Legal experts parse Kavanaugh's nomination to Supreme Court

'He may have a very strong personality once he's on the court.'

Cherri Gregg
July 10, 2018 - 12:13 pm
Supreme Court nominee judge Brett Kavanaugh speaks as President Donald Trump listens, in the East Room of the White House on July 9, 2018 in Washington, DC.

Oliver Contreras/SIPA USA

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PHILADELPHIA (KYW Newsradio) — President Donald Trump's pick for the nation's highest court, Brett Kavanaugh, is already getting strong reaction from political leaders. But who is he? Why did he beat out the rest of the presumed contenders? And what's next? 

Trump's requirements for the high court were clear: He wanted a conservative with a strict view of interpreting the Constitution. Most importantly, as he promised on the campaign trail, he wanted a justice willing to overturn Roe v. Wade. Maryland native Kavanaugh was his pick of the short list, which included Third Circuit Justice Thomas Hardiman, the Sixth Circuit’s Raymond Kethledge, and professor-turned-federal judge Amy Coney Barrett.

"Judge Kavanaugh, out of the four, has the clearest record in his willingness to do that," said Lisa Tucker, an associate professor at Drexel's Kline School of Law, who is an expert on the nation's high court.

Kavanaugh's pedigree mirrors that of many already on the court, but he also possesses strong political connections. He's a Yale and Yale Law graduate, he's a former clerk to Justice Anthony Kennedy, who is retiring, and he worked in the George H. W. Bush administration. 

In addition, Kavanaugh is no stranger to high-profile cases. He helped write the Starr Report, which detailed the investigation of President Bill Clinton. He also worked on George W. Bush's legal team during the Florida recount, which resulted in Bush winning at the Supreme Court level in Bush v. Gore in 2000. Adn after that, he spent 12 years on the D.C. Circuit Court of Appeals.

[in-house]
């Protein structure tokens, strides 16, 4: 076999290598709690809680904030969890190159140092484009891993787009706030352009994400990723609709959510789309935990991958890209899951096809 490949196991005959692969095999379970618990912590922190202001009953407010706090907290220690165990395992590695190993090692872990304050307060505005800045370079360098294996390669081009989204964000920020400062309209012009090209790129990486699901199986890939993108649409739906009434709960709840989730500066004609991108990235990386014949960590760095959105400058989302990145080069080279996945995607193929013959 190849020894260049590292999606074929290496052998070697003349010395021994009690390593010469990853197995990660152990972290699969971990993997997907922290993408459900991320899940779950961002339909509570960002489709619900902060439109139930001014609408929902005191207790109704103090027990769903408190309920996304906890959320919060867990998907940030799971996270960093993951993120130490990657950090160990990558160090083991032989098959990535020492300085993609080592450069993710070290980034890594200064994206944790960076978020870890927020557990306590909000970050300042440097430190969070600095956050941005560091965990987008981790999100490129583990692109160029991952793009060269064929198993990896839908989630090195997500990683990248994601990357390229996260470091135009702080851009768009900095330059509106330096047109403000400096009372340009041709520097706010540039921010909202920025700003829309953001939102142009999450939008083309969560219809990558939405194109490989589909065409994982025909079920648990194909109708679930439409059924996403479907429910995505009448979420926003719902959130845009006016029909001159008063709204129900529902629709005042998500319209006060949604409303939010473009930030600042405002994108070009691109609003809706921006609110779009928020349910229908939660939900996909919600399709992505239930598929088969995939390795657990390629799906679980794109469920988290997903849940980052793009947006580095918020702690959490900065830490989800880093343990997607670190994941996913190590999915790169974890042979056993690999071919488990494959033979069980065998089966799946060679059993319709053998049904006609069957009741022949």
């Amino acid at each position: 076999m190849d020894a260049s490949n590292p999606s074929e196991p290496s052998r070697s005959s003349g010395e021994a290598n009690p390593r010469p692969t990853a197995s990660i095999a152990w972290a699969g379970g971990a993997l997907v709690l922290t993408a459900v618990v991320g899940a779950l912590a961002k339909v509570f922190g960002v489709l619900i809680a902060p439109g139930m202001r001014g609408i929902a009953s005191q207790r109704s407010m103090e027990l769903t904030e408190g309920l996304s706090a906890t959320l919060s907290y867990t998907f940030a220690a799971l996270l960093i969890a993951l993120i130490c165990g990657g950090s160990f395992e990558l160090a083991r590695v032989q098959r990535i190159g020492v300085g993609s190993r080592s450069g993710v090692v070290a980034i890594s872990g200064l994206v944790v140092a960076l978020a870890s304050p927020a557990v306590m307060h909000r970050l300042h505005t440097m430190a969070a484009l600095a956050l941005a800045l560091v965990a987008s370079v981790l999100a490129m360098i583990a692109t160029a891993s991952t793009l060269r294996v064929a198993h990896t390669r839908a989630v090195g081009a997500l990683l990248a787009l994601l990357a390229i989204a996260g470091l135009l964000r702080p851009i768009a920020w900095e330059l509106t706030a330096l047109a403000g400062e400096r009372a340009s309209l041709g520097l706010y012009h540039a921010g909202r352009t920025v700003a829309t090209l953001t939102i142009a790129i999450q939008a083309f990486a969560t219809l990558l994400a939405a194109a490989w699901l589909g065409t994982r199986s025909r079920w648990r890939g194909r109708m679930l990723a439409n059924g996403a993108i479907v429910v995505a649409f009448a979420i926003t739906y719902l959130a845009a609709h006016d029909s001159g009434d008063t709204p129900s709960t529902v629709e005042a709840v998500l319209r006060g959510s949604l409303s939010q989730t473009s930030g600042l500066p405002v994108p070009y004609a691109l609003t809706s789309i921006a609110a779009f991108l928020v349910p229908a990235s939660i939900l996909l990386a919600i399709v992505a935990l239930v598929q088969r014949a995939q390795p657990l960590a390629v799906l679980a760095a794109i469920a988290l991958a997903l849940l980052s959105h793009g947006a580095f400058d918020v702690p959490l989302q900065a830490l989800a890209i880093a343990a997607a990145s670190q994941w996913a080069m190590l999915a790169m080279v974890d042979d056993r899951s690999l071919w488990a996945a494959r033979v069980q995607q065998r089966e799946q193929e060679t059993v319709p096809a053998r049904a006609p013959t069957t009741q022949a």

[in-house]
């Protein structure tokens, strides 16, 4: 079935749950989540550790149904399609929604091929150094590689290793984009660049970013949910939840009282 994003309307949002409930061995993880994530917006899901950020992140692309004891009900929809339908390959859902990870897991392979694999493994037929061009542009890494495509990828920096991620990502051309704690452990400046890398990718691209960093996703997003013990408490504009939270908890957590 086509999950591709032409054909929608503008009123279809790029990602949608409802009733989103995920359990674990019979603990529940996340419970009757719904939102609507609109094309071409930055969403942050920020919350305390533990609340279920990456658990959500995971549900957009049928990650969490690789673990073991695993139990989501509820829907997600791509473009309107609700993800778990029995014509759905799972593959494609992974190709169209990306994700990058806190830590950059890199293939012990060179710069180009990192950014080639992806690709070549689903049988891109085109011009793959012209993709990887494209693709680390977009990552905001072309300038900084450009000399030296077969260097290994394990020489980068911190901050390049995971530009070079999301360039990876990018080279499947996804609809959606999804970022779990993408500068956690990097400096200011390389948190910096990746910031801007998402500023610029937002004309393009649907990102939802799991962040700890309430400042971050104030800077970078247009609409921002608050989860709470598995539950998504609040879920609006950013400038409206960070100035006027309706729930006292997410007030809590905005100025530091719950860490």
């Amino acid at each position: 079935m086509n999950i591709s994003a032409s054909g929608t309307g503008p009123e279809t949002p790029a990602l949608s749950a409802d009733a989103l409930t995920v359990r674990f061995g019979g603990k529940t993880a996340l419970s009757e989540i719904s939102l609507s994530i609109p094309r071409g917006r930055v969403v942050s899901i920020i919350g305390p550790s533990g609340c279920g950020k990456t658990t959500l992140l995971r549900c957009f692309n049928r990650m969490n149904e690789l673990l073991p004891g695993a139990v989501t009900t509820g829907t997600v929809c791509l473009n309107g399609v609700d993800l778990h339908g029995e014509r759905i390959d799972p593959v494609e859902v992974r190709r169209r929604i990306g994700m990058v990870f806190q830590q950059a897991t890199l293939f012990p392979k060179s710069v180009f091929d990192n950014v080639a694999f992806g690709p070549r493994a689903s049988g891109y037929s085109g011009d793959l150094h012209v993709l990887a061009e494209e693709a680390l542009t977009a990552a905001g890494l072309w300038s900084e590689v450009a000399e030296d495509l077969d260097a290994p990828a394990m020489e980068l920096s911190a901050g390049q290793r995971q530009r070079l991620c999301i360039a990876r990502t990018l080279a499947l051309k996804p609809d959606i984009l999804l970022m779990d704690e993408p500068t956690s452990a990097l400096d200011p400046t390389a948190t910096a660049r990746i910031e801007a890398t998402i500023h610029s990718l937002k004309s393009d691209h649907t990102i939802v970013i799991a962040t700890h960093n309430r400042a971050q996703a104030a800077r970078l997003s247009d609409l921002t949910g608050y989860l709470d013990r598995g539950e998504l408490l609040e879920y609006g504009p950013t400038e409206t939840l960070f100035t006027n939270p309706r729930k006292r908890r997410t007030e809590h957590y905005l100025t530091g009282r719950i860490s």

"This is a very experienced judge with experience in the executive branch and as a judge for many years," said Tucker. "I think we will see a very polished performance from him."

Tucker says Kavanaugh is primed and ready to be "humble" as he courts U.S. senators during the next step in the process. She believes he'll perform at the confirmation hearing and could possibly surprise both sides with his independence after he gets on the bench.

"He may have a very strong personality once he's on the court," she said.

Republicans are still shaken years after Justice David Souter, reported by George H. W. Bush in 1990, turned out to be a fairly liberal voice on the court. It could be a big reason why President Trump relied on the Federalist Society to create the short list to ensure that it was properly vetted.

"But the concerns are several fold," said Seth Kreimer, a professor at Penn Law. "Will he have the independence to uphold the rule of law?"

Kreimer notes there is major concern about whether Kavanaugh is too closely aligned to the Republican Party. He believes there could be issues with regard to whether Kavanaugh will step up to maintain the rule of law if the Trump administration oversteps its power, whether he will roll back rules against discrimination, and whether he will overturn legislation that regulate big business.

"I was pleased with many of the things he said in his speech," Kreimer said, "but we'll see what more he has to say."

In his nomination acceptance speech, Kavanaugh stressed his independence and strict view of the Constitution and adherence to liberty. He also spent a considerable time speaking about his teacher-turned-prosecutor, then judge, mother, his lawyer father, and his wife, Ashley, who was the personal secretary to George H. W. Bush. Even with his establishment ties, Kreimer does not believe the confirmation is guaranteed.

"Many senators will pose fairly challenging questions to him," Kreimer said.

"It's no secret that the Bushes and Trumps are not close," said Bill Rosenberg, a political science professor at Drexel University. "That will make some of the more traditional Republicans more comfortable."

Rosenberg says the speed bumps will likely come from his 300 opinions while on the bench. His involvement with political issues and high-profile cases could also raise questions.

"The question is whether or not senators Lisa Murkowski and Susan Collins will vote against him if they feel he will not defend Roe v. Wade," Rosenberg said, "but Collins and Murkowski have never voted against a nominee put up by a Republican."

Rosenberg said he believes the Democrats will delay the process as much as possible. Some Democrats, including Pa. Sen. Bob Casey, have argued that no nominee should be confirmed before the mid-terms. However, the Republicans have the majority by one vote and, if they stick together, could get Kavanaugh confirmed and on the bench by the October session.